My parents and I permanently moved to Florida from Puerto Rico the summer before my 3rd grade year of school. I don’t have a particularly good recollection of that year or any early schooling, but there are certain moments in that year that stand out in my mind. It’s funny the things we remember. It must have been January/February, but at some point during the third grade we talked about the Rev. Dr. Martin Luther King, Jr. I had never heard of him. I don’t know if it’s because I wasn’t old enough, and this was something that was introduced to third graders and older, or who knows why. Whatever the reason, hearing about the civil rights movement and Dr. Martin Luther King was seared into my brain. I remember being beside myself. I could not believe that this had happened. That people treated other people poorly for any reason, but especially because of the color of their skin. It was unheard of and I was appalled. It made no sense and caused a stirring in me. I simultaneously developed great admiration for Dr. King. I remember 8-year-old me going to the library to check out books on Martin Luther King, Jr. I had fallen in love with this man. It wasn’t until recently that I’ve made the connection to these memories -that a strong sense of justice and fairness was woven into the fabric of who I am while I was formed.
Over the years I’ve experienced, witnessed and heard many things that show that Dr. King’s dream has not come fully true. I still know of towns (and have lived in some of them) throughout the South where races simply do not interact, where businesses and schools are essentially segregated, and all the less explicit racism – institutional and otherwise.
I’ve seen the film Selma twice already. Regardless of whatever factual problems it may or many not have, I think it contains a truth that goes beyond facts. I highly recommend this movie. It is emotional and inspirational. There are so many things within it that could inspire numerous blog posts — much food for thought. I think the biggest praise I have for this film is that it portrays its characters as humans – imperfect beings. Especially Dr. King is seen as someone who grew weary, who doubted, who had struggles in his own personal life and family. This did not make me think any less of Dr. King, and anyone who’s studied King wouldn’t be surprised. For me it was comforting and encouraging. It reminded me that God uses imperfect beings – people who don’t get everything right, but people who are willing to sacrifice. God uses people who are willing to be courageous and stand for truth, even when it’s hard; even when it would be personally easier to give up or remain quiet.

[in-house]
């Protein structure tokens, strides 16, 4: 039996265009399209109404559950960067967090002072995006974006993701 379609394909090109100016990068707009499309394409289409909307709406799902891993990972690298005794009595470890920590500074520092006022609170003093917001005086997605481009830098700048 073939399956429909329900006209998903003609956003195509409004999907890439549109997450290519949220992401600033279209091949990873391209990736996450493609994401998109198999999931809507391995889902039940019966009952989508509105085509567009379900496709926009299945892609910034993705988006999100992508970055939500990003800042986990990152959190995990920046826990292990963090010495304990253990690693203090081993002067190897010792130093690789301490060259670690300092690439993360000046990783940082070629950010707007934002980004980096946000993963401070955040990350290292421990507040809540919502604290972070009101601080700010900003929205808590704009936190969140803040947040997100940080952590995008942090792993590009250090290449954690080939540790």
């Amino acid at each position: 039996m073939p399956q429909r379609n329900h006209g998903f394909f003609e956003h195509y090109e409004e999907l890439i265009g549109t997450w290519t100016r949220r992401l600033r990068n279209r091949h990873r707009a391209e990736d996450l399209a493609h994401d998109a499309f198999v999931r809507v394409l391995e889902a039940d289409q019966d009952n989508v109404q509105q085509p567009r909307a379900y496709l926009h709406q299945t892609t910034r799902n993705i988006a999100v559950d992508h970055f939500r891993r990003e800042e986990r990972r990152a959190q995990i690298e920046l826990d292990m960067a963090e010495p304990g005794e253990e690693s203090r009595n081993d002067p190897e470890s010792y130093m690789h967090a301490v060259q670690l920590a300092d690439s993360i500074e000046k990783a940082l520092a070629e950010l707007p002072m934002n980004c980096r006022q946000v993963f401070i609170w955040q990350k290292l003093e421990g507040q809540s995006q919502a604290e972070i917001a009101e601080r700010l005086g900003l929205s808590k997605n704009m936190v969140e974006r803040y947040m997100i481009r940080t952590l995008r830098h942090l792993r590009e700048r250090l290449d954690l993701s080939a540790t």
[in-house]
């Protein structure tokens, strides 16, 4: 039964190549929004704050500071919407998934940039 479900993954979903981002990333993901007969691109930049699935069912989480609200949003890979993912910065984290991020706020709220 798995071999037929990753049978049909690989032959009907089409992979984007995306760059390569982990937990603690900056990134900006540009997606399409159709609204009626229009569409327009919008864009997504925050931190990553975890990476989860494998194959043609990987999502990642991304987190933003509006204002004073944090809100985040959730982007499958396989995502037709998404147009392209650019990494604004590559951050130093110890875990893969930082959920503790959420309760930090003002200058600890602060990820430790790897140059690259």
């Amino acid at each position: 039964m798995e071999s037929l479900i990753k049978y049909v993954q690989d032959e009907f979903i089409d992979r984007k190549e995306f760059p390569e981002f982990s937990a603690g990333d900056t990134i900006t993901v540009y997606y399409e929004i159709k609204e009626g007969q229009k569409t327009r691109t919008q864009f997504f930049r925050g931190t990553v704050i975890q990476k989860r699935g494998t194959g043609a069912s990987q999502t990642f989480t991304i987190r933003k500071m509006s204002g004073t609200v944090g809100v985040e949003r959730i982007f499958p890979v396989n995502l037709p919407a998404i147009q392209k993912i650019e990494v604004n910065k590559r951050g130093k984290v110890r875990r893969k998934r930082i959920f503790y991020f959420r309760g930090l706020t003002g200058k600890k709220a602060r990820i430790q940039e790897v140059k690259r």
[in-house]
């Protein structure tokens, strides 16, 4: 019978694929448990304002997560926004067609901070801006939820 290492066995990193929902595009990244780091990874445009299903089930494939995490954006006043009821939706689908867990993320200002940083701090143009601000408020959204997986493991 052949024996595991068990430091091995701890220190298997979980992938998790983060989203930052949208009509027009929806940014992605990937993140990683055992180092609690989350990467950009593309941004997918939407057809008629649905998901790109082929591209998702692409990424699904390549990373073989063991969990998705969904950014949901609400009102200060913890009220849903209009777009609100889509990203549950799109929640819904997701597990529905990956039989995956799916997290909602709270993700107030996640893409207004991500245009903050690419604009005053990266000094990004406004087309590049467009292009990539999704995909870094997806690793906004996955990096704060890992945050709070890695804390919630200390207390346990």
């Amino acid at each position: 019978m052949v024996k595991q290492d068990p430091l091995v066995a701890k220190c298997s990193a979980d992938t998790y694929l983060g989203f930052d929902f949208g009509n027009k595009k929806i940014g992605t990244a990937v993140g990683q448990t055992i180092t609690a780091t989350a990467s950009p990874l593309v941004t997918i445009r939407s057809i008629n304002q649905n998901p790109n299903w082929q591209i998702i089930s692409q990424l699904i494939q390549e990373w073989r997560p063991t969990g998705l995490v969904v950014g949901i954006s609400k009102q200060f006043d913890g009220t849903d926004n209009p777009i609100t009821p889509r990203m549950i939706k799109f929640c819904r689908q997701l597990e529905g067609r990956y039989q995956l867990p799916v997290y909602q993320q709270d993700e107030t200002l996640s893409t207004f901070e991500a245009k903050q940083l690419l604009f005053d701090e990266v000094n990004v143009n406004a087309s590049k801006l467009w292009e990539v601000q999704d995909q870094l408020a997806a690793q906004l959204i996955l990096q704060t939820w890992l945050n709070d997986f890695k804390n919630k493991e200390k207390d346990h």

Another thing that resonated with me in a way that never had before was that Dr. King was in his late 20s when he began to lead the SCLC movement . Glory, the movie’s award winning song at one point says that “[to accomplish this] it takes the wisdom of the elders and young people’s energy.” All of us together, not competing with each other or devaluing the other. It made me think of the things that separate us that are not race related- barriers, no less. Dr. King speaks of this and so much more to me. A courageous, unexpected leader who believed in the unbelievable.
Whether it’s black, brown, gay, straight, male, female, young, old, or any ‘other’ that causes us to make distinctions of ‘us’ and ‘them,’ ‘they’ and ‘we,’ we must stop believing the lies that anyone or group is somehow superior or better to others; stop building walls.
Eight-year-old Esther is still in me, stirred up and longing for genuine equality. I dream Dr. King’s dream still, and am thankful that God can use even imperfect me in small and powerful ways. God can and does use imperfect you. Believe the unbelievable. Fight for what is right. Don’t allow yourself to be silenced. Take courage. Practice peace.
Dr. King is still one of my heroes. Would that we all live lives that are willing to sacrifice for what is right and true.